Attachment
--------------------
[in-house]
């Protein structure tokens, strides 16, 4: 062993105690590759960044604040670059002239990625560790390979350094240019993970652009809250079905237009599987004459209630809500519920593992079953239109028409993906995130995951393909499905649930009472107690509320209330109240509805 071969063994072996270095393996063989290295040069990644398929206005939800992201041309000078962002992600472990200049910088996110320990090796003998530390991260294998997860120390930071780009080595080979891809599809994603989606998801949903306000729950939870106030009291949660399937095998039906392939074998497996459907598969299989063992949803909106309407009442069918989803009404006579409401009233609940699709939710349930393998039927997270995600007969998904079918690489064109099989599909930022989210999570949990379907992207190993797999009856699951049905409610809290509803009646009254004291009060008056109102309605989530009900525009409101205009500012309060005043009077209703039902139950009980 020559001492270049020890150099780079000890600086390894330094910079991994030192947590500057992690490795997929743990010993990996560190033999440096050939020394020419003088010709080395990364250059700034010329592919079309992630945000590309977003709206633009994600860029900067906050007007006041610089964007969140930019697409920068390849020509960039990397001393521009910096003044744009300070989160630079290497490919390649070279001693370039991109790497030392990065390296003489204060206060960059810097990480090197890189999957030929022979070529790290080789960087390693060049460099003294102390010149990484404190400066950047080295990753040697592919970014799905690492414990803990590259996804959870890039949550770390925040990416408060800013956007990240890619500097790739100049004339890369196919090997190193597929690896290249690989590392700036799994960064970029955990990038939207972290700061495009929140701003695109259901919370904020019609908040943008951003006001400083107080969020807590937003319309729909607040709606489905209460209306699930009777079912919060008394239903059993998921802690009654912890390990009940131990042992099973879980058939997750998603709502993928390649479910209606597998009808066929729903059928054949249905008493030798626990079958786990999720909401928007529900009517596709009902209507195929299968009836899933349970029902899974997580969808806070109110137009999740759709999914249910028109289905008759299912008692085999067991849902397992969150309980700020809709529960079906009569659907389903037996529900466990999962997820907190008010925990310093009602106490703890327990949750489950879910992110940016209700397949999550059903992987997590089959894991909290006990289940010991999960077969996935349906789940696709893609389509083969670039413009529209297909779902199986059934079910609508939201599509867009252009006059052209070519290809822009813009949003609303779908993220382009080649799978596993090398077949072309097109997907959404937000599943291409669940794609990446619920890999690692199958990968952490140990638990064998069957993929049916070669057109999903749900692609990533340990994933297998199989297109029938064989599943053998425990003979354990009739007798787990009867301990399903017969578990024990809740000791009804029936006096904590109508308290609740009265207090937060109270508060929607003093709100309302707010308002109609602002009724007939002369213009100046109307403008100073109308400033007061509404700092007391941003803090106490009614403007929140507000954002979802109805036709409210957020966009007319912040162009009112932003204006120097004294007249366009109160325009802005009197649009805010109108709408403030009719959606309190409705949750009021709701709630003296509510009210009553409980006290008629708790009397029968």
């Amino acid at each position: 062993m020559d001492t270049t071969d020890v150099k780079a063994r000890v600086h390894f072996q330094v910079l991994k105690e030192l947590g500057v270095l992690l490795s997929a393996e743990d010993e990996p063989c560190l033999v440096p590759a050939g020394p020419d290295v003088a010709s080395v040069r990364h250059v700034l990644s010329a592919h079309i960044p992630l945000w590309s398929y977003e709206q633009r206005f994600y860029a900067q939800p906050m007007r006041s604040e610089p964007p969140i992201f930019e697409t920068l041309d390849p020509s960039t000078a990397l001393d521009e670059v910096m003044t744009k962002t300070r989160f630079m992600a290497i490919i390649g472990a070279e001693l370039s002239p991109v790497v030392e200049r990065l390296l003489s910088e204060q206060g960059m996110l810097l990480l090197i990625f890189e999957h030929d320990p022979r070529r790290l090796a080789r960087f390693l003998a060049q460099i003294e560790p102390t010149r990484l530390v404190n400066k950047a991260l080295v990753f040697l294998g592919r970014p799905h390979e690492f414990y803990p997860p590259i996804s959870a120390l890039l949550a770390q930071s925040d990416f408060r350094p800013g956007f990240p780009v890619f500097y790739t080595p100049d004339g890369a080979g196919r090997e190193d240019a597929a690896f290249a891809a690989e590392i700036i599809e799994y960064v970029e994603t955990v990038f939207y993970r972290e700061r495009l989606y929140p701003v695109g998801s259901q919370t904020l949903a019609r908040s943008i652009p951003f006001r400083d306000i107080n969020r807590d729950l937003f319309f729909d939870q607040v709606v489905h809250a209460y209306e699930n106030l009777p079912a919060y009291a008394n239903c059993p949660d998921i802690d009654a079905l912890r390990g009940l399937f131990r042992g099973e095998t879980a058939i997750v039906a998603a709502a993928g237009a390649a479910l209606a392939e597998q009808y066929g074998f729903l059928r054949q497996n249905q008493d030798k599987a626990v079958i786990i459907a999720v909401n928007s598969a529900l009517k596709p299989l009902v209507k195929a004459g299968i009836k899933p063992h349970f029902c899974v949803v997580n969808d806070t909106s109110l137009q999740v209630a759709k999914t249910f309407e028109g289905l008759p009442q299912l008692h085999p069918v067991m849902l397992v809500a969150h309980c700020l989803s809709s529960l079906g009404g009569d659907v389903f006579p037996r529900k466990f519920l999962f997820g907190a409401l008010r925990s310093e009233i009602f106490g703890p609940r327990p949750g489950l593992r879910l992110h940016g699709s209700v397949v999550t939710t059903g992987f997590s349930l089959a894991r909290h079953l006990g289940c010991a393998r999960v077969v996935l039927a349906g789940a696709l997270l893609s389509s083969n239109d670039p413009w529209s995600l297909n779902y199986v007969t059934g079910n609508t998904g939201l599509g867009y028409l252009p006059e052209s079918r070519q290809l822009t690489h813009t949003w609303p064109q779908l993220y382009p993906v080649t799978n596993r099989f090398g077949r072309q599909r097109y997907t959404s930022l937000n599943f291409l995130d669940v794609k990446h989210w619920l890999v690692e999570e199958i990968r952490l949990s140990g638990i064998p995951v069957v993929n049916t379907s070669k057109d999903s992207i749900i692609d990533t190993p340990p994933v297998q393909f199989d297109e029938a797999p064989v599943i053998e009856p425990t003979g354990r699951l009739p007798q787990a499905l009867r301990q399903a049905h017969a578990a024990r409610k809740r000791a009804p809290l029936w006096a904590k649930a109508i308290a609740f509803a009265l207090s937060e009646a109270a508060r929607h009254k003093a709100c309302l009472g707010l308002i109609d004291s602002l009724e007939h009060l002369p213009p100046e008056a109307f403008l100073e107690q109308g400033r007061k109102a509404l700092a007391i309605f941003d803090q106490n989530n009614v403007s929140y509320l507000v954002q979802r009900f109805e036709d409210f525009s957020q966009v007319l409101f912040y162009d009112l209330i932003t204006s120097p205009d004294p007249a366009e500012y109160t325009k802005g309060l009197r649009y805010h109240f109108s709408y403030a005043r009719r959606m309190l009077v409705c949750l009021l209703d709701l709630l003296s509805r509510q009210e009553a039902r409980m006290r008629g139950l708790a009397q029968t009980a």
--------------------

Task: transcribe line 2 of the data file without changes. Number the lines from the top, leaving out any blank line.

């Protein structure tokens, strides 16, 4: 062993105690590759960044604040670059002239990625560790390979350094240019993970652009809250079905237009599987004459209630809500519920593992079953239109028409993906995130995951393909499905649930009472107690509320209330109240509805 071969063994072996270095393996063989290295040069990644398929206005939800992201041309000078962002992600472990200049910088996110320990090796003998530390991260294998997860120390930071780009080595080979891809599809994603989606998801949903306000729950939870106030009291949660399937095998039906392939074998497996459907598969299989063992949803909106309407009442069918989803009404006579409401009233609940699709939710349930393998039927997270995600007969998904079918690489064109099989599909930022989210999570949990379907992207190993797999009856699951049905409610809290509803009646009254004291009060008056109102309605989530009900525009409101205009500012309060005043009077209703039902139950009980 020559001492270049020890150099780079000890600086390894330094910079991994030192947590500057992690490795997929743990010993990996560190033999440096050939020394020419003088010709080395990364250059700034010329592919079309992630945000590309977003709206633009994600860029900067906050007007006041610089964007969140930019697409920068390849020509960039990397001393521009910096003044744009300070989160630079290497490919390649070279001693370039991109790497030392990065390296003489204060206060960059810097990480090197890189999957030929022979070529790290080789960087390693060049460099003294102390010149990484404190400066950047080295990753040697592919970014799905690492414990803990590259996804959870890039949550770390925040990416408060800013956007990240890619500097790739100049004339890369196919090997190193597929690896290249690989590392700036799994960064970029955990990038939207972290700061495009929140701003695109259901919370904020019609908040943008951003006001400083107080969020807590937003319309729909607040709606489905209460209306699930009777079912919060008394239903059993998921802690009654912890390990009940131990042992099973879980058939997750998603709502993928390649479910209606597998009808066929729903059928054949249905008493030798626990079958786990999720909401928007529900009517596709009902209507195929299968009836899933349970029902899974997580969808806070109110137009999740759709999914249910028109289905008759299912008692085999067991849902397992969150309980700020809709529960079906009569659907389903037996529900466990999962997820907190008010925990310093009602106490703890327990949750489950879910992110940016209700397949999550059903992987997590089959894991909290006990289940010991999960077969996935349906789940696709893609389509083969670039413009529209297909779902199986059934079910609508939201599509867009252009006059052209070519290809822009813009949003609303779908993220382009080649799978596993090398077949072309097109997907959404937000599943291409669940794609990446619920890999690692199958990968952490140990638990064998069957993929049916070669057109999903749900692609990533340990994933297998199989297109029938064989599943053998425990003979354990009739007798787990009867301990399903017969578990024990809740000791009804029936006096904590109508308290609740009265207090937060109270508060929607003093709100309302707010308002109609602002009724007939002369213009100046109307403008100073109308400033007061509404700092007391941003803090106490009614403007929140507000954002979802109805036709409210957020966009007319912040162009009112932003204006120097004294007249366009109160325009802005009197649009805010109108709408403030009719959606309190409705949750009021709701709630003296509510009210009553409980006290008629708790009397029968």